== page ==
Two important implications can be drawn from Finkelstein’s study, one political and the other academic. Politically, Beyond Chutzpah reveals how Israel has defied the rule of law in the Occupied Territories by providing a condensed and precise summation of literally thousands of pages of human rights reports. In this way, Finkelstein does a great service for those who long for a better Israel, since one is left with the conclusion that the only way of putting an end to the violations of Palestinian rights is by ending the occupation. There is no other option.
Academically, the section discussing Israel’s human rights record raises serious questions about intellectual honesty and the ideological bias of our cultural institutions, since it reveals how a prominent professor holding an endowed chair at a leading university can publish a book whose major claims are false. The significant point is not simply that the claims cannot be corroborated by the facts on the ground – anyone can make mistakes – but that any first-year student who takes the time to read the human rights reports would quickly realize that while The Case for Israel has rhetorical style and structure, it is, for the most part, fiction passing as fact.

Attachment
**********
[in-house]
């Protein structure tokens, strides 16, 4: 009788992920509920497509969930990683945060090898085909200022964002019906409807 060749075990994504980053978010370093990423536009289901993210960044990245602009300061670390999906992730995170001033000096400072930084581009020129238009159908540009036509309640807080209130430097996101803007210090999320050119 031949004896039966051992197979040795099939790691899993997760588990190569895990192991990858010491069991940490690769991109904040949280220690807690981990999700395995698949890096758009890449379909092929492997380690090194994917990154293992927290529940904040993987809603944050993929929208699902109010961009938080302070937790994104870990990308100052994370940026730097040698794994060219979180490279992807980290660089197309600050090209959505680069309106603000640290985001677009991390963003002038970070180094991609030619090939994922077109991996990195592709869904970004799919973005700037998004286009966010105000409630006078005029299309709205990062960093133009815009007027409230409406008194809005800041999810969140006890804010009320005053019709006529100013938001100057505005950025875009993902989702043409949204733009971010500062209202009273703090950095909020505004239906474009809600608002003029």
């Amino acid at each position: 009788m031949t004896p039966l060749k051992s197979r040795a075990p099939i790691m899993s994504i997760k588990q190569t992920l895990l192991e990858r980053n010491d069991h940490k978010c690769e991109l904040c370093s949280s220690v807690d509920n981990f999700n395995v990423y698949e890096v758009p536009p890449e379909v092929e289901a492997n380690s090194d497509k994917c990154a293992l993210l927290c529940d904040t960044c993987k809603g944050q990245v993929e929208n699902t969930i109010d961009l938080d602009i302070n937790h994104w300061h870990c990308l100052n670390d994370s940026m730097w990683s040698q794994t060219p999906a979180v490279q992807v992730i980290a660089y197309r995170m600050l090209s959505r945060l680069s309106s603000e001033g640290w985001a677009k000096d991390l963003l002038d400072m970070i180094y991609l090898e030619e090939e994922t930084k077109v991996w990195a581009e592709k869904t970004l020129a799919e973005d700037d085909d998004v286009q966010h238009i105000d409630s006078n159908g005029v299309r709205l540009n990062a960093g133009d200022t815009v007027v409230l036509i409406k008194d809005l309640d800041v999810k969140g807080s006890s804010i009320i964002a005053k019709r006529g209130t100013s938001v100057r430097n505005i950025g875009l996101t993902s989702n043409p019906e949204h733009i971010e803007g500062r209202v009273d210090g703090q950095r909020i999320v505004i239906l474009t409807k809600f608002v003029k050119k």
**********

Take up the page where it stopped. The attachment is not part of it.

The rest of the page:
All of which leads me back to the question raised at the beginning: What is the controversy about? While it is in part about Dershowitz’s political investments and his intellectual veracity, its intention goes much deeper than that to expose a grave cultural distortion. On the one hand, the controversy surrounding Beyond Chutzpah seems to be a reaction to Finkelstein’s attempt to expose how elements in academia have played an active role in covering up Israel’s abuse, and by extension, the abuse of other rogue regimes, not least the United States itself. Obviously those intellectuals who do participate in this covering tactic prefer to operate in the dark. On the other hand, the heated response to his book is just another example of how the literature discussing the new anti-Semitism delegitimizes those who expose Israel’s egregious violations of international law. The major irony informing this saga is that Finkelstein’s book, not Dershowitz’s, constitutes the real case for Israel – that is, for a moral Israel.